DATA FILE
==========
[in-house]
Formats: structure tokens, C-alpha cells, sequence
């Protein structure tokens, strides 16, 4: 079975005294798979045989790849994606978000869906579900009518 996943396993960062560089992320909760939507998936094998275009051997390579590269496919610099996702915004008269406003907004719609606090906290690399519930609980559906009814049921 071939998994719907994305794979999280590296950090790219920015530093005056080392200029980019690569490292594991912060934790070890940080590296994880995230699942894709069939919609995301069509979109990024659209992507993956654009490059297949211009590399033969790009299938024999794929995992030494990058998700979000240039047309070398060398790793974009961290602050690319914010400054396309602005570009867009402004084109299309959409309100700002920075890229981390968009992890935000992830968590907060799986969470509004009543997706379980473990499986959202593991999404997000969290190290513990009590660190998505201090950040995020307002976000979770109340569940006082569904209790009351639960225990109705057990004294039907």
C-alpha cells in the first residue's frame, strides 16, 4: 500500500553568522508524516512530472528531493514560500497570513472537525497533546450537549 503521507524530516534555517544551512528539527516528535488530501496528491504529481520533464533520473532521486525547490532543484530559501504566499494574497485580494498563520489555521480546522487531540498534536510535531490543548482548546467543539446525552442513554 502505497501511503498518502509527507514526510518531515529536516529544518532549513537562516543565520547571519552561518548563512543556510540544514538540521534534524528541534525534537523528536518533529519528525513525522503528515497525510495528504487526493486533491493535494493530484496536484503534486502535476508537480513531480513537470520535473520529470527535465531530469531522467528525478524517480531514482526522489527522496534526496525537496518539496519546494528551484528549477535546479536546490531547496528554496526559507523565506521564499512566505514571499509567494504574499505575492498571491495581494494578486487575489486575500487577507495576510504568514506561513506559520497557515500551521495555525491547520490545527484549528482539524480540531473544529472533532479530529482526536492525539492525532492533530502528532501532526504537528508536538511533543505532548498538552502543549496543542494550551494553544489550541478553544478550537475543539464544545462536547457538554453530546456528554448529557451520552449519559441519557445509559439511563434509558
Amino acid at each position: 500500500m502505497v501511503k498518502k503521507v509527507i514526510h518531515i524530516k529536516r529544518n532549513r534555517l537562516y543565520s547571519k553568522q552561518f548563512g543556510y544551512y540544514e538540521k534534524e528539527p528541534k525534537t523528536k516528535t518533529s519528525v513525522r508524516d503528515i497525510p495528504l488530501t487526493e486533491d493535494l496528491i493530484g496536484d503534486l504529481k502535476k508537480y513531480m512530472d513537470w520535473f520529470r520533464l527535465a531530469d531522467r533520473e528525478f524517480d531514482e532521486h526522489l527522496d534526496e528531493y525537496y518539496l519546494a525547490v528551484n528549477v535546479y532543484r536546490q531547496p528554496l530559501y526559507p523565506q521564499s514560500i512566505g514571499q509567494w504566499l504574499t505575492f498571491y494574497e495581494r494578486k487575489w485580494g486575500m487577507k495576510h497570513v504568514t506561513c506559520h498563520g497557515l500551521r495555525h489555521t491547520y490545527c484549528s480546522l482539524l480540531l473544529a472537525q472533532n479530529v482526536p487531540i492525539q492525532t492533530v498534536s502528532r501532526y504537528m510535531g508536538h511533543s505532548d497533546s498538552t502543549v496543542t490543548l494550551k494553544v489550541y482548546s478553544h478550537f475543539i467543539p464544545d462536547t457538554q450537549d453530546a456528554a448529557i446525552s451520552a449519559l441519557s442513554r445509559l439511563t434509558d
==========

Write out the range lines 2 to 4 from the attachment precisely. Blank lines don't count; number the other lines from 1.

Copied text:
Formats: structure tokens, C-alpha cells, sequence
């Protein structure tokens, strides 16, 4: 079975005294798979045989790849994606978000869906579900009518 996943396993960062560089992320909760939507998936094998275009051997390579590269496919610099996702915004008269406003907004719609606090906290690399519930609980559906009814049921 071939998994719907994305794979999280590296950090790219920015530093005056080392200029980019690569490292594991912060934790070890940080590296994880995230699942894709069939919609995301069509979109990024659209992507993956654009490059297949211009590399033969790009299938024999794929995992030494990058998700979000240039047309070398060398790793974009961290602050690319914010400054396309602005570009867009402004084109299309959409309100700002920075890229981390968009992890935000992830968590907060799986969470509004009543997706379980473990499986959202593991999404997000969290190290513990009590660190998505201090950040995020307002976000979770109340569940006082569904209790009351639960225990109705057990004294039907």
C-alpha cells in the first residue's frame, strides 16, 4: 500500500553568522508524516512530472528531493514560500497570513472537525497533546450537549 503521507524530516534555517544551512528539527516528535488530501496528491504529481520533464533520473532521486525547490532543484530559501504566499494574497485580494498563520489555521480546522487531540498534536510535531490543548482548546467543539446525552442513554 502505497501511503498518502509527507514526510518531515529536516529544518532549513537562516543565520547571519552561518548563512543556510540544514538540521534534524528541534525534537523528536518533529519528525513525522503528515497525510495528504487526493486533491493535494493530484496536484503534486502535476508537480513531480513537470520535473520529470527535465531530469531522467528525478524517480531514482526522489527522496534526496525537496518539496519546494528551484528549477535546479536546490531547496528554496526559507523565506521564499512566505514571499509567494504574499505575492498571491495581494494578486487575489486575500487577507495576510504568514506561513506559520497557515500551521495555525491547520490545527484549528482539524480540531473544529472533532479530529482526536492525539492525532492533530502528532501532526504537528508536538511533543505532548498538552502543549496543542494550551494553544489550541478553544478550537475543539464544545462536547457538554453530546456528554448529557451520552449519559441519557445509559439511563434509558